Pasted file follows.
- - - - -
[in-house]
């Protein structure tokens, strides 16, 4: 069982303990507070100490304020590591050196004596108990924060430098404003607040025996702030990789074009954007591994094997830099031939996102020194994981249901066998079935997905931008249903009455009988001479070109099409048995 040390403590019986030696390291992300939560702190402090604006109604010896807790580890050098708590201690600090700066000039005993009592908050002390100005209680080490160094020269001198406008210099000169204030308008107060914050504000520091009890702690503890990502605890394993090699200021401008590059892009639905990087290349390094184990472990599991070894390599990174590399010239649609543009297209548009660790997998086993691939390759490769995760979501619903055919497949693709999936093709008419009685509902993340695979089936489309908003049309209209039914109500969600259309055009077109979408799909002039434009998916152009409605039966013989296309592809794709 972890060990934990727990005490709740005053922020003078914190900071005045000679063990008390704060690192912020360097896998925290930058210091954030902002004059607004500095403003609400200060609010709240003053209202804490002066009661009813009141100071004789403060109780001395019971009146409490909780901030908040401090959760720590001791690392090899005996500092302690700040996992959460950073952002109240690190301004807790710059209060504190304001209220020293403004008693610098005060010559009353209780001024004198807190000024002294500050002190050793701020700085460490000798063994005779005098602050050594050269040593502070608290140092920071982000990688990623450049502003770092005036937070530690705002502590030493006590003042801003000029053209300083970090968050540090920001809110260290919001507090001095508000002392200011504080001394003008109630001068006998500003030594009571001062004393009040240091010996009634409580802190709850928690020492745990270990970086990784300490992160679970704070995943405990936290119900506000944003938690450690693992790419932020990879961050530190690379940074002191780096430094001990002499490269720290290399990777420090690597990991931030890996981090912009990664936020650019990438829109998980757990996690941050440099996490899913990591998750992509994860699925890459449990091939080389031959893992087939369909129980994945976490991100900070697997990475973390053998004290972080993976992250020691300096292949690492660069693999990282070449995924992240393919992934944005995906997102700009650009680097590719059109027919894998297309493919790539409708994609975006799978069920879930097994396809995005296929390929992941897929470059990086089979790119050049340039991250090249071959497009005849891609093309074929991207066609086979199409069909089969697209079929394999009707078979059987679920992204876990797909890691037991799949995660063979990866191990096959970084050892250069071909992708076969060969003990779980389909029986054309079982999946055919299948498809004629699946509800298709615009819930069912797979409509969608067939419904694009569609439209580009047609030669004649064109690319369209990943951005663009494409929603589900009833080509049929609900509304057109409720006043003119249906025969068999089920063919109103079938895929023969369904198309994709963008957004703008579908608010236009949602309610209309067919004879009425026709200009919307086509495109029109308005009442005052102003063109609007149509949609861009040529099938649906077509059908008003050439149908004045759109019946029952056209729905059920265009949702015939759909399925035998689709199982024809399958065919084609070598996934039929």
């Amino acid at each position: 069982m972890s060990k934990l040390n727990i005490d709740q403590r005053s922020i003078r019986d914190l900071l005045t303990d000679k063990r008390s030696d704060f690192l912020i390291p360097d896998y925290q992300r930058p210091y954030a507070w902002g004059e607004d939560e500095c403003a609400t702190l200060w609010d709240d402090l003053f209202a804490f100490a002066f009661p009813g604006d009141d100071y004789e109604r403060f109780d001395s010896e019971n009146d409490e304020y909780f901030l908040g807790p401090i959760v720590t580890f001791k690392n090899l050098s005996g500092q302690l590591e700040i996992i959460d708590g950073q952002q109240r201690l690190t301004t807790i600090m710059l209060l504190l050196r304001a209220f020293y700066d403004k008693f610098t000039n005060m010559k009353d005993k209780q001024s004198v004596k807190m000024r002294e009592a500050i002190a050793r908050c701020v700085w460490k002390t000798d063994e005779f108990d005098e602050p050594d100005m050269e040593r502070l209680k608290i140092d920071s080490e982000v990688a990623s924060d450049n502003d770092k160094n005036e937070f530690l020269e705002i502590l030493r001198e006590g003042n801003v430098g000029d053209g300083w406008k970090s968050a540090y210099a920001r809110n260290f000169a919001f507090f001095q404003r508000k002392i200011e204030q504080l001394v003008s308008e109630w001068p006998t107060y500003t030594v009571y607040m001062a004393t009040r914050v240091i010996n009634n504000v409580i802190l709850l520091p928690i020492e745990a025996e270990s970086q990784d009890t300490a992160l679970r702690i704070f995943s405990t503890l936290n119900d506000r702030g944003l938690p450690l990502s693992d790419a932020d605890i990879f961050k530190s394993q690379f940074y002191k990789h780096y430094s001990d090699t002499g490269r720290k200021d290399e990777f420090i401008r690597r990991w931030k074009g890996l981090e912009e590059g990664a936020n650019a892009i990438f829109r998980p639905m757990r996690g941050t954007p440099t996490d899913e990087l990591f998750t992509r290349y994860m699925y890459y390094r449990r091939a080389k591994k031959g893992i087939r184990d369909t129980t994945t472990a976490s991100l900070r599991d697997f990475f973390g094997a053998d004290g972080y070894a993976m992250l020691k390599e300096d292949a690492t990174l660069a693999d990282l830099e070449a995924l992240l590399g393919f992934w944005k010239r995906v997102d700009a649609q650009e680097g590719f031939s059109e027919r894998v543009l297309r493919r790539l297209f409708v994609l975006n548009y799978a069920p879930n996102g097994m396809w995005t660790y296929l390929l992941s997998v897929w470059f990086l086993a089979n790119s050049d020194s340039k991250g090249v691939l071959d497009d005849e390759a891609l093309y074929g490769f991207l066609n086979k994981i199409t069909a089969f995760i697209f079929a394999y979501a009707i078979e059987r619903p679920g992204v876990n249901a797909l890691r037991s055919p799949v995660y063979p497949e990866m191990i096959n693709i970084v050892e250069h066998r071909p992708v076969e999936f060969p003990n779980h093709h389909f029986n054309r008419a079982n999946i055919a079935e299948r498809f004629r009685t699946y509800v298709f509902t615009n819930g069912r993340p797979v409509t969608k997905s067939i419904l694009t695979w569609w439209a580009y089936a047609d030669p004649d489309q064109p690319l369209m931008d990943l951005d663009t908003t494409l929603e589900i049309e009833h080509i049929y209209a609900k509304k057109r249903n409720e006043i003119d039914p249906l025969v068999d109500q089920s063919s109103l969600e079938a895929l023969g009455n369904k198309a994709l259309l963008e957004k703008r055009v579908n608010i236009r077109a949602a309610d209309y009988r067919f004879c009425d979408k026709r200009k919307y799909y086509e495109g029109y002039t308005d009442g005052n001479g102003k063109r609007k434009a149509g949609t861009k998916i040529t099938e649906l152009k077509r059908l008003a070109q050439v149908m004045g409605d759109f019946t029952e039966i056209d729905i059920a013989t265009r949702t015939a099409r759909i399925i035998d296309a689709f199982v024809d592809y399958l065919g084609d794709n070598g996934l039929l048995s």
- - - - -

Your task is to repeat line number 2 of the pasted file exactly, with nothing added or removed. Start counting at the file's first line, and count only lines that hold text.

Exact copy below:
């Protein structure tokens, strides 16, 4: 069982303990507070100490304020590591050196004596108990924060430098404003607040025996702030990789074009954007591994094997830099031939996102020194994981249901066998079935997905931008249903009455009988001479070109099409048995 040390403590019986030696390291992300939560702190402090604006109604010896807790580890050098708590201690600090700066000039005993009592908050002390100005209680080490160094020269001198406008210099000169204030308008107060914050504000520091009890702690503890990502605890394993090699200021401008590059892009639905990087290349390094184990472990599991070894390599990174590399010239649609543009297209548009660790997998086993691939390759490769995760979501619903055919497949693709999936093709008419009685509902993340695979089936489309908003049309209209039914109500969600259309055009077109979408799909002039434009998916152009409605039966013989296309592809794709 972890060990934990727990005490709740005053922020003078914190900071005045000679063990008390704060690192912020360097896998925290930058210091954030902002004059607004500095403003609400200060609010709240003053209202804490002066009661009813009141100071004789403060109780001395019971009146409490909780901030908040401090959760720590001791690392090899005996500092302690700040996992959460950073952002109240690190301004807790710059209060504190304001209220020293403004008693610098005060010559009353209780001024004198807190000024002294500050002190050793701020700085460490000798063994005779005098602050050594050269040593502070608290140092920071982000990688990623450049502003770092005036937070530690705002502590030493006590003042801003000029053209300083970090968050540090920001809110260290919001507090001095508000002392200011504080001394003008109630001068006998500003030594009571001062004393009040240091010996009634409580802190709850928690020492745990270990970086990784300490992160679970704070995943405990936290119900506000944003938690450690693992790419932020990879961050530190690379940074002191780096430094001990002499490269720290290399990777420090690597990991931030890996981090912009990664936020650019990438829109998980757990996690941050440099996490899913990591998750992509994860699925890459449990091939080389031959893992087939369909129980994945976490991100900070697997990475973390053998004290972080993976992250020691300096292949690492660069693999990282070449995924992240393919992934944005995906997102700009650009680097590719059109027919894998297309493919790539409708994609975006799978069920879930097994396809995005296929390929992941897929470059990086089979790119050049340039991250090249071959497009005849891609093309074929991207066609086979199409069909089969697209079929394999009707078979059987679920992204876990797909890691037991799949995660063979990866191990096959970084050892250069071909992708076969060969003990779980389909029986054309079982999946055919299948498809004629699946509800298709615009819930069912797979409509969608067939419904694009569609439209580009047609030669004649064109690319369209990943951005663009494409929603589900009833080509049929609900509304057109409720006043003119249906025969068999089920063919109103079938895929023969369904198309994709963008957004703008579908608010236009949602309610209309067919004879009425026709200009919307086509495109029109308005009442005052102003063109609007149509949609861009040529099938649906077509059908008003050439149908004045759109019946029952056209729905059920265009949702015939759909399925035998689709199982024809399958065919084609070598996934039929």